October 8, 2012 http://www.yementimes.com/
Seeing his fifteen-year-old son Mohammed facing capital punishment, Taher Samoom tries hard to hide his sorrow.
Tears roll down his cheeks when telling Mohammed’s story.
“Mohammed was playing with a Kalashnikov and unintentionally fired it, shooting his companion dead,” Taher Samoon said.
Now, the father is worried because the judge who issued the verdict sentencing his son to death didn’t take his age at the time of the crime into consideration.
Based on Article 31 of Yemeni law, a juvenile is less than the age to bear responsibility for a crime if he is not yet 15 years old at the time of the crime. However, juveniles between the ages of 15 and 18 could be imprisoned for three to 10 years.
Although the article is clear, some courts ignore it and issue illegal verdicts to children, Ahmed Al-Qershi, head of the Seyaj Organization for Childhood Protection (Seyaj), said.
He said that some judges commit huge violations when investigating juveniles and consequently sentence them to death without providing enough conditions for a fair trial.
Mohammed was sent to prison at age 10, and a death sentence was issued at age 13. However, today, he is still alive because Seyaj and several other civil society organizations intervened.
Seyaj defines itself as a nonprofit specializing in the defense of children’s rights.
“Two years ago, Mohammed was ordered to prepare for the punishment and was taken to a square, but the person assigned to carry out the verdict suffered from severe illness and was taken to a hospital; consequently, the punishment was delayed,” Al-Qershi said.
“On that day, we came to know about the 13-year-old Mohammed, and immediately, along with several civil society organizations, we contacted the Ministry of Justice and the Supreme Judicial Council and were able to stop implementing the verdict.”
Mohammed is 15 years old now and remains imprisoned in Ibb governorate. Al-Qershi said Mohammed could be sentenced to death any moment now, pointing out that civil society organizations were able to stop implementing the verdict but couldn’t drop it completely.
A mutual fate
Mohammed isn’t the only juvenile to face the possibility of capital punishment. There are many others.
According to Al-Qershi, as many as 170 juveniles imprisoned throughout Yemen, and they could be sentenced to death at any time.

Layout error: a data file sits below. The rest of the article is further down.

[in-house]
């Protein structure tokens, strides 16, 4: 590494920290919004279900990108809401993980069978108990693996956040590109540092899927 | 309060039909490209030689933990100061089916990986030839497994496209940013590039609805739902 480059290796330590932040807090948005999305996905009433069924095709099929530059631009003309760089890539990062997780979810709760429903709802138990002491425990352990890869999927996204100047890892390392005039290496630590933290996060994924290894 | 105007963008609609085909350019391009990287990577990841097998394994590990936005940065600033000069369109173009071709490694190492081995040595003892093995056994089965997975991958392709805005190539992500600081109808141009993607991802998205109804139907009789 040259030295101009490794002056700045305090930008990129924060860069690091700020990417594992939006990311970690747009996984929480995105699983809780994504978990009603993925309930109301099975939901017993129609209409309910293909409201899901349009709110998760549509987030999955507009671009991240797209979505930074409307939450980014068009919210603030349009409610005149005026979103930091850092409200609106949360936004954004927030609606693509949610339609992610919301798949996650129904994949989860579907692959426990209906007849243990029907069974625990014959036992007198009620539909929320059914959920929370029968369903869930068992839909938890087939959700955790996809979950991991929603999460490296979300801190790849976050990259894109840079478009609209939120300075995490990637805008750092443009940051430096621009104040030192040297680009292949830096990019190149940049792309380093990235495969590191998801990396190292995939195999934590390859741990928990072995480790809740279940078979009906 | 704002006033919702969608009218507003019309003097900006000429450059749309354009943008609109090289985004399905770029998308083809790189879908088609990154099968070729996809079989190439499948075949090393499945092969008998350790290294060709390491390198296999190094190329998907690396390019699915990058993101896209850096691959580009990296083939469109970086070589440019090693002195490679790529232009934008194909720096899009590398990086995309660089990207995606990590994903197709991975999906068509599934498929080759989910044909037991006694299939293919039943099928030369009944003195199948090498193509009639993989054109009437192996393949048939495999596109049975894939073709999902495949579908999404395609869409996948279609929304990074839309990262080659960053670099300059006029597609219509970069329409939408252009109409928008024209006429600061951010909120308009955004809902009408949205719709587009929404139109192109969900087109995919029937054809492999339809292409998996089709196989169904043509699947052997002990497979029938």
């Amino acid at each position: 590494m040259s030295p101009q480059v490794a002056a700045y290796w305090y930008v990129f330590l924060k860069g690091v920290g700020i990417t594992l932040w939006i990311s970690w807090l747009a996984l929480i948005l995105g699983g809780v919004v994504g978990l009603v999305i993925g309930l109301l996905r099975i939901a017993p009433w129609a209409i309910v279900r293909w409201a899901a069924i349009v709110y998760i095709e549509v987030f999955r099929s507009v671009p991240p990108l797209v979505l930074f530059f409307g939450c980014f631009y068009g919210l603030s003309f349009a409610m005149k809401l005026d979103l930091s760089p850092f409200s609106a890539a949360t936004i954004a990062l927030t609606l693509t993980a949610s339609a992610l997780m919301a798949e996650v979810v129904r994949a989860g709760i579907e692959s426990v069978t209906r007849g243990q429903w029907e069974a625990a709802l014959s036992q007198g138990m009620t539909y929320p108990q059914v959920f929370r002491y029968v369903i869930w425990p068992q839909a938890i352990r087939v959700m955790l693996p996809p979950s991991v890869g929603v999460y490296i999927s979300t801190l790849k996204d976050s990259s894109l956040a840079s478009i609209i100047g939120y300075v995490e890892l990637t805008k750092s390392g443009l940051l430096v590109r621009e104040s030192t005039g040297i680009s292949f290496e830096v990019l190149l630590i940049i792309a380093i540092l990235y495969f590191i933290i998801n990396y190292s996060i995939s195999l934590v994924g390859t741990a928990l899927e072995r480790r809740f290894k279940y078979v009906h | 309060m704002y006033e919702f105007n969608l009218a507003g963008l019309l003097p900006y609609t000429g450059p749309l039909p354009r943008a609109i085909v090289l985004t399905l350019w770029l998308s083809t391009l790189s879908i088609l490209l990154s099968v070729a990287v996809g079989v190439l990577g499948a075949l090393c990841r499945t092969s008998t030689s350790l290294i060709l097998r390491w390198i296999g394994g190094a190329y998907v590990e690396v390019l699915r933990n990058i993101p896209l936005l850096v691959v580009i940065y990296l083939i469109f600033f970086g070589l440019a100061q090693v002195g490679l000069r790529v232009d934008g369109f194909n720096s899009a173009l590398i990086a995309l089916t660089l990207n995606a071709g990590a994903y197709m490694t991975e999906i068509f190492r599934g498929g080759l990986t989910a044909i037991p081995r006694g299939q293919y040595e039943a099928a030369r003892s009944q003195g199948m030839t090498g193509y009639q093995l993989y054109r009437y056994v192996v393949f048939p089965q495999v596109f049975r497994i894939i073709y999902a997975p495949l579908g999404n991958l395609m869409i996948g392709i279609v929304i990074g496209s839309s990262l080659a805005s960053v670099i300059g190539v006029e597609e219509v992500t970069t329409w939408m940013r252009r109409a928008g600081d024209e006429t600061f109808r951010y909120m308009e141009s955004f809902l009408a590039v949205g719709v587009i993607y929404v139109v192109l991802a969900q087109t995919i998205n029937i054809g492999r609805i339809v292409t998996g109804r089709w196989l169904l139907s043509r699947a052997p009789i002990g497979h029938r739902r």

Ibraheem Al-Omaisi’s mother speaks painfully about the story of her 15-year-old son who was sentenced to death several months ago because he was found guilty of a murder two years ago.
She said her son is innocent, but he accompanied two people who carried out the murder. She said the two guilty persons are adults who were sentenced to death, but her son is a juvenile, and the verdict against him is illegal.
Many juveniles are stuck in prisons nationwide, experiencing difficult living situations.
Akram Noman, a lawyer, said many of these children are subject to injustice in the courts and sentenced to death.
He said juveniles lose their lives because of injustice and the absence of the appropriate implementation of the law.
Local and international solidarity
Al-Qershi said that since the establishment of the organization, it has worked to oppose capital punishment sentences for juveniles. He said the organization has been successful in terms of this issue. Deferring the sentences against Mohammed Tahir Samoom and Waleed Haikal are examples, he said.
“We strive to implement the law, and the organization is not one-sided,” he said. “It is to side with truth and justice. Anyone proved to be over 18, the capital sentence must be executed. In case of suspicion about the age, it is in the favor of these juveniles.”
Al-Qershi referred to the story of Haikal who was jailed in the Central Prison in Sana’a at the age of 16 and spent 12 years in prison. Now he is 28.
He said Haikal was subjected to torture and abuse until said he was 18.
“He then stood trial, and the case reached the High Court; the capital sentence was issued.”
Al-Qershi said Seyaj obtained documents proving Haikal committed the crime when he was 16, which means he cannot be handed a death sentence. He said he sent many messages to former President Ali Abdullah Saleh and the former minister of justice. He was able to delay the execution.
“However, the problem is that Haikal still languishes in jail, and the verdict issued against him has not been revoked.”
Opposing capital punishment for juveniles has not solely been the business of local Yemeni organizations; Human Rights Watch has played a role as well.
Lita Kiler, an HRW activist in Yemen, said the organization is concerned about the execution of juveniles in Yemen, indicating that she visited Yemen in March with two experts of the organization. She met with some relatives of the incriminated juveniles, asserting that she called on the government to stop sentencing juveniles to death.
“The organization exercises some pressure on western governments to lobby the Yemeni government to quit issuing such verdicts.”
She said she will continue promoting this issue by calling on the Yemeni government to make sure young people are at least 18 before sentencing them to death.